Spend your energies at first on deciding whether it’s an idea worth pursuing.

The WHAT.

The what is “what” you are going to do. The current dream you have moving forward. The overall objective. The big picture of what’s next.

Decide the what – what are you doing or not doing – before you spend a lot of energy on the mechanics of the idea.

The HOW.

The how is how you are going to do the what. These are the details. The nuts and bolts working plan. You may have to talk about some of the how to decide the what, but spend your first, best and most energy on the what.

For example, let’s say you have an idea to add a third church service to allow for more growth – or maybe you are thinking of going multi-site – or the idea could be to launch an online campus. Don’t spend too much time on the how, until you decide the what.

Ask hard questions such as:

Is this an idea worth pursuing? Are we willing to give it a try? Has this been birthed in prayer? Do we believe this is something we are supposed to do?

Yes or no?

Spending too much time on the how before you address the what:

  • Gets you bogged down in details you may never need.
  • Wastes energy which could be used elsewhere if you aren’t going to do the what.
  • Solves problems you don’t yet and may never have.
  • Creates division about change prematurely.
  • Builds momentum before it’s time. (And, it’s harder to build momentum a second time.

When you know you’re going to do the what – you have to, you’re called to, it’s what or bust – you’ll figure out the how. You’ll find a way to make it happen. You’ll have more passion, clarity and energy to address the how.

Try that next time an idea surfaces and is discussed by your team.

Note: This is assuming, of course, you already know your “why” as an organization. You know why you are doing whatever you are doing. This post addresses a more specific aspect of realizing the vision. If you don’t yet have the why – start there.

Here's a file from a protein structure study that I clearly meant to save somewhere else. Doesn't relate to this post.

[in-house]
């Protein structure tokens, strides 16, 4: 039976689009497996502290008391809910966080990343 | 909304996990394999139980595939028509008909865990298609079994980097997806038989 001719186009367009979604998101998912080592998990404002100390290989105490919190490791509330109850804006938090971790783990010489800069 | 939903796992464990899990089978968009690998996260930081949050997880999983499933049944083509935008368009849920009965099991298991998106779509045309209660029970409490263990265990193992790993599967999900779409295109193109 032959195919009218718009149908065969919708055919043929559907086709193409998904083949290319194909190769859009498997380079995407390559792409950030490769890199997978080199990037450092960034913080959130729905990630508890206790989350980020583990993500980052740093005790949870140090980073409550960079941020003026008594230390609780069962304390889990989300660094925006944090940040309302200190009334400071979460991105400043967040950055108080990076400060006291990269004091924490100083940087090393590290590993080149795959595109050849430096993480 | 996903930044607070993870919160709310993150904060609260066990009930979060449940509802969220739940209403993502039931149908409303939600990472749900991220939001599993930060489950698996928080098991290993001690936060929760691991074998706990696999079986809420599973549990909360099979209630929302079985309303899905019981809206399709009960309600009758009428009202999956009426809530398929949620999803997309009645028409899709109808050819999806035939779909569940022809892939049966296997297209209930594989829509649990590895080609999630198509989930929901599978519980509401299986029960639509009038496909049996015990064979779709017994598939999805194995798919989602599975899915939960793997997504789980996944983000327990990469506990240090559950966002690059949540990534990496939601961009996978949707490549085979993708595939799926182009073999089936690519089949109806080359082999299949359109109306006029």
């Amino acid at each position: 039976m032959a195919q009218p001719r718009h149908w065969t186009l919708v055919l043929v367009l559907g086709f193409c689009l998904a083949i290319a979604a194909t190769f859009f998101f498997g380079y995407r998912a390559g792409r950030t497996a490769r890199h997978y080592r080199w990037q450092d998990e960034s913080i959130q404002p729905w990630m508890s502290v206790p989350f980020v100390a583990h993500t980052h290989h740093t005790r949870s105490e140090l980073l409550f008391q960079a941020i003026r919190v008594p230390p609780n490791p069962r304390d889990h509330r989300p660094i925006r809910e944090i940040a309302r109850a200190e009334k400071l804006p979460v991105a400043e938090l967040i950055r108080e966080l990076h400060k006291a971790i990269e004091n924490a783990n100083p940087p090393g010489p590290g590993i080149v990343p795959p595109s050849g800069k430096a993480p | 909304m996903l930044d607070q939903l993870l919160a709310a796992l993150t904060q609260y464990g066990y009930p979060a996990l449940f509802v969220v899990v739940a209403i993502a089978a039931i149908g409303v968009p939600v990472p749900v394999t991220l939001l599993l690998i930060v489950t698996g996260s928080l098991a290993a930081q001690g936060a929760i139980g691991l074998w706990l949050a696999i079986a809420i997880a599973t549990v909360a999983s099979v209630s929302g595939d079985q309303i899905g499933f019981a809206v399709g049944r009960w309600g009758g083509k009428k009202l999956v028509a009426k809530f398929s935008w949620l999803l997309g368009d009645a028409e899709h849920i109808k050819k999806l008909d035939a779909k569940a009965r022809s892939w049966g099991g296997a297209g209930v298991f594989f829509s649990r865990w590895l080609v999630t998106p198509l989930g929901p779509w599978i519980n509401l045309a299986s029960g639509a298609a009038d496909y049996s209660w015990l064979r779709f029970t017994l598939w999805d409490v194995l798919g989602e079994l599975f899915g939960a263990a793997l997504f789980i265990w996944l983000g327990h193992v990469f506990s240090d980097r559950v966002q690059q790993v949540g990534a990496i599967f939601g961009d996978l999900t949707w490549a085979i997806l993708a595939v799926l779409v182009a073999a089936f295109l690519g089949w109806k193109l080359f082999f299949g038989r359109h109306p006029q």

Check out our new podcast where we unpack leadership issues in a applicable and practical way.

RELP – Episode 9 – 4 Realities Every Senior Leader Sets for the Team

By | Church Planting, Church Revitalization, Leadership, Podcast | 7 Comments

In this episode of The Ron Edmondson Leadership Podcast, Ron and Nate discuss four realities every senior leader sets for the team.

One reason leadership can make a person feel isolated is the weight of responsibility on the one who serves as the senior leader in an organization. That has been even truer while leading during a pandemic. Whether in the business world, non-profits or in churches, there are some things which happen in any organization that senior leaders help determine – whether intentional or not. In each of these cases, inactivity also determines them just as much as activity.

The weight of this responsibility can be overwhelming at times, but it’s unavoidable to a point. It comes with the position.

All that said, the senior leader doesn’t have to do everything. Successful senior leaders are cognizant of their input in a few key areas and place intentional energy towards them, freeing the team to lead elsewhere.

I hope this episode helps you be a better leader.

Would you do me a favor? If you enjoyed listening to this episode of The Ron Edmondson Leadership Podcast where we discussed four realities every senior leader sets for the team, would you subscribe, share and leave a positive review about this podcast? We are enjoying doing this together, but it is especially encouraging when we know it is helping other church leaders. Thank you in advance for doing this. It is a great help.

Also, let me know leadership issues you would like us to cover on future episodes.

And be sure to check out all the great podcasts on the Lifeway Leadership Podcast Network.